A prophet that does not want his name mentioned, said: “It is now common practice for some people looking for spiritual breakthrough in whatever forms to carry sacrifices of all manner of offerings to these beggars in their various locations, as a form of sacrificial offerings. This is done with the aim of warding off spiritual problems the givers are experiencing. In Yoruba parlance, this is called ‘sara’ meaning sacrificial food to appease the spirits.”

 
Indeed, such practices are quite common in Ikorodu, where various people bring food to the beggars almost on daily basis. Often, these people bring the food in expensive vehicles.
 
Beyond Lagos metropolis, neighbouring community in Ogijo, Ogun State also habours these destitute. There is also a colony of beggars occupying a particular portion of Ogijo Bus Stop.
   
But as some respondents rightly pointed out, the problem is not limited to only Lagos. The situation is the same in Ibadan, Abeokuta and other parts of Southwest states.

To address the problem, the Commissioner for Information and Strategy, Gbenga Omotoso; the Commissioner for Youth And Social Development, Olusegun Dawodu and the Commissioner of Police, Lagos State, Hakeem Odumosu recently said the Babajide Sanwo-Olu administration is moving to end street begging and hawking.
 
They stated that investigation had revealed that beggars and hawkers (children and adults) are transported regularly to Lagos from other parts of the country.
 
They disclosed that a special team had been set up to stop street begging and hawking in the state. Dawodu said the special team was set up by the Ministry of Youth and Social Development, in conjunction with the Police Command to curb the menace.
 
“The special team will tackle the menace frontally and will soon commence operation,” he said.   The move comes days after the police raised an alarm over the menace of robbers who disguise as beggars to attack Lagosians.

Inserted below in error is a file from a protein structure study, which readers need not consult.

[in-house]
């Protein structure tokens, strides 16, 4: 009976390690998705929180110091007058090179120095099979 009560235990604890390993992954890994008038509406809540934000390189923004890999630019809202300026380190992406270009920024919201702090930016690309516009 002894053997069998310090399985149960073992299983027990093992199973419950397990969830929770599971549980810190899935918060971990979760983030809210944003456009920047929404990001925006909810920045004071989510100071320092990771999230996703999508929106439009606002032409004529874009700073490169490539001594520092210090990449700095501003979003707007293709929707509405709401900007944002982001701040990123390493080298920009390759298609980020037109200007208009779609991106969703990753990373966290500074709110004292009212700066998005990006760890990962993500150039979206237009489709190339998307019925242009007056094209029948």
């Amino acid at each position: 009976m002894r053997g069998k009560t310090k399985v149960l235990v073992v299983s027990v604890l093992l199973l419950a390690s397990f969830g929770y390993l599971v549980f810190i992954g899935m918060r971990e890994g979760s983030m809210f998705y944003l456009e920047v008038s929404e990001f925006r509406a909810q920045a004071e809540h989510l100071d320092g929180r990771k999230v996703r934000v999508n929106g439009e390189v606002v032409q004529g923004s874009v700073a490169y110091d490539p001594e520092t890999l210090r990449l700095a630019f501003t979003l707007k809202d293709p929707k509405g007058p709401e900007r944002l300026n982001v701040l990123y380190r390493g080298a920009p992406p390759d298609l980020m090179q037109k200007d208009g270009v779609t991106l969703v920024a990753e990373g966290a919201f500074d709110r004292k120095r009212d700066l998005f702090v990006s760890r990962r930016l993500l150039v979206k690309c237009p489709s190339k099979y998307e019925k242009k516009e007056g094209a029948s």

The commissioner said the task of the team was not only to sanitise the society, but to also restore the dignity of hawkers and beggars.
 
Dawodu said beggars on the streets and roads constitute considerable nuisance to law-abiding citizens, who are entitled to go about their businesses without any fear or hindrance.
 
According to him, street begging is a social vice that the government cannot afford to watch attain uncontrollable level, so as not to affect the good plans and programmes to transform the state.
 
He said: “The road to our desired destination of ‘A Greater Lagos’ has, among other man-made obstacles – ‘street begging.’ Governor Babajide Sanwo-Olu will not fold his arms and watch the state become a haven for beggars.
This has become big business to some groups of people.

“Our investigation revealed that beggars and hawkers (children and adults) are transported regularly from other parts of the country to Lagos.
 
“This is with the sole aim of doing this odious ‘business’ that demeans humanity and abuses innocence in the case of children, who are being pushed into this degrading trade,” said the commissioner.
 
According to him, these people have turned alms begging and hawking into a huge business by collecting returns from beggars and hawkers, who incidentally, sleep under the bridges, motor parks and uncompleted buildings.
 
He said intelligence reports also revealed that some beggars went about with dangerous weapons, assaulting and robbing innocent residents.
 
“In embarking on this enforcement, we will also deploy a lot of human and material resources towards enlightenment and sensitisation via different media platforms,” he explained.
 
But this is not actually the first time Lagos State government would come out to make policy statement on getting rid of beggars on the streets. But the only serious attempt so far was when former Governor Babatunde Fashola evacuated the colony of beggars back to Kano State, which used to be their headquarters then. 
 
Lagosians are still waiting to see when the Sanwo-Olu administration will turn his words into action and get rid of this social menace.